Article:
4. Isn’t it hypocritical for Vanguard to have actively managed funds?

    Well, I guess 0.21% is very low. So should Bogleheads really be emphasizing low cost funds rather than index funds? Just hypothetically, if there was an index fund that was 0.50% vs active fund that was 0.25% that are in the same asset class, then the active fund should do better.

  5. Vanguard is more based on the concept of “at-cost” investing, meaning they try to pass on any cost savings onto the clients instead of shareholders. I think people should try to understand *why* index funds are better than most actively-managed funds, and high costs are a huge part of that. There are other factors like stock turnover leading to tax inefficiency, transactional costs from trading including commissions and bid/ask spreads, manager risk, etc.

    There are many index funds with high costs, and even some “enhanced” index funds with high costs, that I would definitely avoid. I would actually prefer a low-cost active fund run properly vs. an expensive index fund.

  6. Not only that, but for Vanguard, its clients *are* its shareholders. Vanguard, the company, is owned by the Vanguard funds themselves, which are in turn owned by its clients. So the investors truly “come first”, since they’re the only one to which Vanguard has to answer. Promoting at-cost investing is built into the very fabric of the company ownership structure.

    I would say at this point “and no one pays me to say that, I’m just a satisfied customer”, but then again, as a client, I do own something like 0.000001% of the company.

  7. Well, I wouldn’t go that far as to consider myself a shareholder even though I agree the structure is that the funds own the company, just because I don’t get any voting rights or any say as to the salaries of the executives or how things are run. Vanguard is still in it to make money and grow, as their greatly increased advertising budgets attest to (which comes out of fund expenses, but may lead to overall lower expenses on a percentage ratio).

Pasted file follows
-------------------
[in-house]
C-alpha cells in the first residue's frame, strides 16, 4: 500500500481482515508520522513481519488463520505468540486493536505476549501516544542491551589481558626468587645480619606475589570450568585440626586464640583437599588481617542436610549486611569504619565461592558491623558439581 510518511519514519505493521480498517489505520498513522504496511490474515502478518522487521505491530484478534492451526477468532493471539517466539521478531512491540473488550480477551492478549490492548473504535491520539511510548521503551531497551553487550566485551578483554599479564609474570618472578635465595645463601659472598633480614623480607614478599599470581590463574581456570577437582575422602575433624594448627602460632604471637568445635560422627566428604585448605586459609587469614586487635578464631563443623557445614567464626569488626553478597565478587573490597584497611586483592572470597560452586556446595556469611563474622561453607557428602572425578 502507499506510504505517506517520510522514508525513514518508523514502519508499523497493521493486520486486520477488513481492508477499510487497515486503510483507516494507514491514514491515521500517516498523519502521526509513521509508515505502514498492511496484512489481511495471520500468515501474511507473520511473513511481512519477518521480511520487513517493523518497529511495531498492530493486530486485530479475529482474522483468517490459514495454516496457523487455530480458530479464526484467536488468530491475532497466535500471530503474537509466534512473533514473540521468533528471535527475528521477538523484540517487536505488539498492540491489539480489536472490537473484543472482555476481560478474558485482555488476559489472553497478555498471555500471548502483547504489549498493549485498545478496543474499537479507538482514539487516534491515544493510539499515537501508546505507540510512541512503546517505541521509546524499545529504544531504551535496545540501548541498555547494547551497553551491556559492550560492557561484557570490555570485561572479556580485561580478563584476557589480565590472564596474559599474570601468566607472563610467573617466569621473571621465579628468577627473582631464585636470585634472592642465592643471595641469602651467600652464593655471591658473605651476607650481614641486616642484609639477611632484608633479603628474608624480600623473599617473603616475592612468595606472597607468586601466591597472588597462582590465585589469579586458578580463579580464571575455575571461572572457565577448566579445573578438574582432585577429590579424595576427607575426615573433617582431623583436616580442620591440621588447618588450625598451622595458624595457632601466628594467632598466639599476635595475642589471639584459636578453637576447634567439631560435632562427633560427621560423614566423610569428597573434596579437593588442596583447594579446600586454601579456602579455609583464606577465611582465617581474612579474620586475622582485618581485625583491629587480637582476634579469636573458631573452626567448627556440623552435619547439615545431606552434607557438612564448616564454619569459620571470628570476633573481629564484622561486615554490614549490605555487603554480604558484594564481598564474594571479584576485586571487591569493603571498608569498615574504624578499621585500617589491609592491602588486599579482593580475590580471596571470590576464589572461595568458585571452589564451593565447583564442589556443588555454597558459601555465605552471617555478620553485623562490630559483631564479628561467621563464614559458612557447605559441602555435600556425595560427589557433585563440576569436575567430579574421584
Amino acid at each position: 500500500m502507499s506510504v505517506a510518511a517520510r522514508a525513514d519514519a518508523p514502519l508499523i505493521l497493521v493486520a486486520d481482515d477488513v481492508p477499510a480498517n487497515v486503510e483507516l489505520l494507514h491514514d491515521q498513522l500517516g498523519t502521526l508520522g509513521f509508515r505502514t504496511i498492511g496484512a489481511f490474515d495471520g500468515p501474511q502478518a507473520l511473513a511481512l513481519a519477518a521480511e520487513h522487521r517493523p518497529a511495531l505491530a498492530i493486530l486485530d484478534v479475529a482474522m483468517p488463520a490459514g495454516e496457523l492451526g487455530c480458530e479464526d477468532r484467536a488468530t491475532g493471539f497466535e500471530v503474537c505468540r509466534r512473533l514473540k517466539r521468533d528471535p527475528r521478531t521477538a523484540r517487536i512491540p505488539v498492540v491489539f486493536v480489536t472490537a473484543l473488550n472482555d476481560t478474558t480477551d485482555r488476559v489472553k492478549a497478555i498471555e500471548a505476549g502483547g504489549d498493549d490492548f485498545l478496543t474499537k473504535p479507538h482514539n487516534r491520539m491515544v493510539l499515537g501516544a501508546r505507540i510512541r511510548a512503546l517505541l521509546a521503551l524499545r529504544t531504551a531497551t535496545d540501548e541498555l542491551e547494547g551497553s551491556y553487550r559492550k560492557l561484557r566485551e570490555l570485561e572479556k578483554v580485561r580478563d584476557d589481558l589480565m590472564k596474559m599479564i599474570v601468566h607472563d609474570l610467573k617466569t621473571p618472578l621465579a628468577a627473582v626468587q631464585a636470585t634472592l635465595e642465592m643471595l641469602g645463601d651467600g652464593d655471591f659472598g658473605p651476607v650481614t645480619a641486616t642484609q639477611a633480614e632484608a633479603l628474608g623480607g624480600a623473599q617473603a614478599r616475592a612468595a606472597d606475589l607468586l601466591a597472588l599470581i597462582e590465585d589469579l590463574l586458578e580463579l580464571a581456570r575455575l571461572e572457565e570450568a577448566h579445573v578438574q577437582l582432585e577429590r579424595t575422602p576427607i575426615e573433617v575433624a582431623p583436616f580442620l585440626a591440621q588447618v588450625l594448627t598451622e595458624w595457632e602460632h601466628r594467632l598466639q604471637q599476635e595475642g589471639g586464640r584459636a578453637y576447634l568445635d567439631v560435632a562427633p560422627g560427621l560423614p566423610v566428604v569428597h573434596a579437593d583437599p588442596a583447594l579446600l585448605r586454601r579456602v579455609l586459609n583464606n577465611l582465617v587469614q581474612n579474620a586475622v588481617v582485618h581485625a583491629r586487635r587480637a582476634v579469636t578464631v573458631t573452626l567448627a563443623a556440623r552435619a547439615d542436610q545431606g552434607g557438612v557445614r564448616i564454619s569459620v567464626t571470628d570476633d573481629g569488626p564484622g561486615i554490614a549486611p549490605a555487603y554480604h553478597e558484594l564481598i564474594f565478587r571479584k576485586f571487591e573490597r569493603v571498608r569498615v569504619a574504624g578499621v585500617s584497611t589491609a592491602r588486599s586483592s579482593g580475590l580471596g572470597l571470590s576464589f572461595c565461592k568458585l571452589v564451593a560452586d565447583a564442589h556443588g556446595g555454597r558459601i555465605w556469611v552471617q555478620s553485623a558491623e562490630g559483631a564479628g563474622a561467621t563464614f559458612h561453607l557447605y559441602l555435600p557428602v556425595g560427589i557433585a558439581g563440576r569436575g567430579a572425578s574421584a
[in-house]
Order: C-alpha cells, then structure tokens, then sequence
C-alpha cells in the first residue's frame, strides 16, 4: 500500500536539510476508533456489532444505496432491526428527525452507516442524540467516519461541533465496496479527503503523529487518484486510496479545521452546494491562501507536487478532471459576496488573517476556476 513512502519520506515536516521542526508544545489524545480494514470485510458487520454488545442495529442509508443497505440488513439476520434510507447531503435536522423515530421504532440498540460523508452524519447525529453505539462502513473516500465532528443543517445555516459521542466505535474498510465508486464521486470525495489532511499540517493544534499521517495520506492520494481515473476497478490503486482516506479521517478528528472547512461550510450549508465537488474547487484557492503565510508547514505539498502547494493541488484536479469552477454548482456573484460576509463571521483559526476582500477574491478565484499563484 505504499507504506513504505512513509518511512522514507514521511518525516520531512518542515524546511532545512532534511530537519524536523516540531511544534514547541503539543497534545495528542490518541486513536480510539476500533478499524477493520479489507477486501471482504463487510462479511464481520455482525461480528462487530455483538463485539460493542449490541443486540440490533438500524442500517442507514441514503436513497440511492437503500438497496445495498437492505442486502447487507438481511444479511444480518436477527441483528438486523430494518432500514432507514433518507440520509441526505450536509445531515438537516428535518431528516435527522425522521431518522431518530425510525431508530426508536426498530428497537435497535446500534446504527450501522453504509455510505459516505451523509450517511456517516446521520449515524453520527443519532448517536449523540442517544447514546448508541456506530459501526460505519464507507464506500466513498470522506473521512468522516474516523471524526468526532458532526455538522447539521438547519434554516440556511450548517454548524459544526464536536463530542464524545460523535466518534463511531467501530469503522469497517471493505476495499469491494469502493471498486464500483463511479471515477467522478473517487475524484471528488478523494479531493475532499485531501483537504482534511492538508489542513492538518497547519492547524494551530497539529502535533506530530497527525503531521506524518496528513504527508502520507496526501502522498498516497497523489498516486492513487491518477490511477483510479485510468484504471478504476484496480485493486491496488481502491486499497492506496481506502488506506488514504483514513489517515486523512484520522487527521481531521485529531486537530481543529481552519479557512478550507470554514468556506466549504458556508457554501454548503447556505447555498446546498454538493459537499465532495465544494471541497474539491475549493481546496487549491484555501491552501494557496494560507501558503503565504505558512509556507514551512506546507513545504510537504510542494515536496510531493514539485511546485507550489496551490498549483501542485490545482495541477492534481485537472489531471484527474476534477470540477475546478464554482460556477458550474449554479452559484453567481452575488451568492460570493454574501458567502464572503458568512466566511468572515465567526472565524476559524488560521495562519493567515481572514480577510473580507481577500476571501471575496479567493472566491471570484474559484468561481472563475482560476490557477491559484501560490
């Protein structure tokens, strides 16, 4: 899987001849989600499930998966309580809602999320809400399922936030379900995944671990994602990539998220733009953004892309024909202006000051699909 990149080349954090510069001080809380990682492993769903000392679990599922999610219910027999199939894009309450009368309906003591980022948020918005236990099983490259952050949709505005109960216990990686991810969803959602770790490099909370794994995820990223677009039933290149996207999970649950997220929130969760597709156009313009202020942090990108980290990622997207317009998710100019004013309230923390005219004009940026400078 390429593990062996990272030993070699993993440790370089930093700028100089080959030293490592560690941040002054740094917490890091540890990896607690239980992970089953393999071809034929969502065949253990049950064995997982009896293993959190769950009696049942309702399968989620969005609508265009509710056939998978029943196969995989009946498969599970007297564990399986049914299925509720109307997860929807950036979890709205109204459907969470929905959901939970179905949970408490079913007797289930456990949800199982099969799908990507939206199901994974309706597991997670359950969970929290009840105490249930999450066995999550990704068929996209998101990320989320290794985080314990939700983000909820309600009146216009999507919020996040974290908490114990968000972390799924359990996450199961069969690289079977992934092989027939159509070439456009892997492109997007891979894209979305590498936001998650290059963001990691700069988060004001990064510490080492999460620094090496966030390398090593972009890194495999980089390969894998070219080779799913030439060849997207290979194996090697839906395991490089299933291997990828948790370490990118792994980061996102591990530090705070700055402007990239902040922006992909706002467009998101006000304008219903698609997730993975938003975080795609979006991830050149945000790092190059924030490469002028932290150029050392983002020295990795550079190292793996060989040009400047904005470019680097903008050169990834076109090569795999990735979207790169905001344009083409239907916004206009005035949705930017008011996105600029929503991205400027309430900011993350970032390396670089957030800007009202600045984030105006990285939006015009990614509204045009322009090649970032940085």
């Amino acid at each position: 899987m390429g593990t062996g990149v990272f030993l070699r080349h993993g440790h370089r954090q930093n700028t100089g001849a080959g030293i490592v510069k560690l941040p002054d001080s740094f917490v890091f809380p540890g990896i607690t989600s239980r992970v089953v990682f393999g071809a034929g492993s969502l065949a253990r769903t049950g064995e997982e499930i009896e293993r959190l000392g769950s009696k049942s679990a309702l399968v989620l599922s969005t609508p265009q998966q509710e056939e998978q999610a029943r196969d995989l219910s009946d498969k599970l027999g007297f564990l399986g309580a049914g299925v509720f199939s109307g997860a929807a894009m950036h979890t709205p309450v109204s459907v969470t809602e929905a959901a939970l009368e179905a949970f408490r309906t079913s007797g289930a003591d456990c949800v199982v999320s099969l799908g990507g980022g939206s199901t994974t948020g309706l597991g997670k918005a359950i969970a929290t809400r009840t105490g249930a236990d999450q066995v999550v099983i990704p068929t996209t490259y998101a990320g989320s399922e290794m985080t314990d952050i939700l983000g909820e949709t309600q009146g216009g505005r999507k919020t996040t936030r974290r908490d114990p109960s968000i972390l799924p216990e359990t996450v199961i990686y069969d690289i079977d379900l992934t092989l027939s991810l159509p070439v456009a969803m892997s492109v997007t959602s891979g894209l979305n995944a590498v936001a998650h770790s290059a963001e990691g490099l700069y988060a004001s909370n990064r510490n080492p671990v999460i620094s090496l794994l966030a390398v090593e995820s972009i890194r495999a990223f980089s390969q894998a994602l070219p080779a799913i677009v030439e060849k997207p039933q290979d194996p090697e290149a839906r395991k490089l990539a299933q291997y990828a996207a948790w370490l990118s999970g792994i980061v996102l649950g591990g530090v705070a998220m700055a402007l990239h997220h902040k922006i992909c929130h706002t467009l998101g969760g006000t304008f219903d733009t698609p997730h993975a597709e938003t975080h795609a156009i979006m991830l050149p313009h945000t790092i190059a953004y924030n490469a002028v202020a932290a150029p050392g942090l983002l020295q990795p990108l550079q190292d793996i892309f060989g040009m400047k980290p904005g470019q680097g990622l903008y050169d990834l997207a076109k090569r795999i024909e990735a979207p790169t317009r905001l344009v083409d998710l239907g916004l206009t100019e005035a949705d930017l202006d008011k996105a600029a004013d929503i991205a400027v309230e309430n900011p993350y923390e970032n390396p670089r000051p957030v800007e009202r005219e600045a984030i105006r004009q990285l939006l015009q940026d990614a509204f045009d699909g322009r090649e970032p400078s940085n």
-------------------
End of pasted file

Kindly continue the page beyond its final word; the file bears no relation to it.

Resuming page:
8. I agree that the stocks in a retirement income fund should tilt towards dividend payers. However, there isn’t really a need to go to the extreme of holding only 60 stocks. Why not brew your own and tilt the stocks the way you want using VHDYX, the Vanguard High Dividend Yield Index Fund? It owns 430 stocks.

  9. The question for VTINX is what is the total expense ratio. The fund does advertise 0.17% expense ratio but is that just for the VTINX or does it include the expense ratios for the underlying funds. I have a tough time getting my head around that one. If the underlying funds are charging their expense ratios the overall expense (even for Vanguard) could be double the 0.17% expense ratio identified. Maybe someday I will read one of the prospectuses when I cant sleep. Any thoughts.

  10. @Girish – The expense ratio for all Vanguard Target funds are simply the weighted average of the underlying funds. Vanguard does not charge an extra layer of fees on top of the underlying funds, although some other fund companies do.

  11. You may want to read a book by Alexander Green entitled “The Gone Fishing Portfolio”. It uses 10 Vanguard funds to consistently provide good returns, with no yearly trading and a once a year rebalancing strategy. This is an an award winning strategy for minimizing volatility, maximizing returns, and sets you free to Go Fishing. I hve been doing it for the last few years and it has worked quite well compared to the market.

  12. @Jim – That is also a good indexed suggestion, with an ETF version. For active management, I also found Vanguard Equity Income fund with 200+ stocks. I don’t know much past that, but it’s another dividend oriented fund run by Wellington.

  13. It’s funny that everyone has a better way. Wellesley has averaged a return of over 10% over the past 41+ years and that includes the stagflation of the 70′s and early 80′s that makes our recession look tame. So, if you think you’ve got a better way, go for it, but I’m getting a great return on very low volatility from managers that have stuck to a proven method with good discipline.

  14. Vanguard has lowered the expense ratio of the WELLESLEY Income Fund Admiral shares (VWIAX) to 0.18%.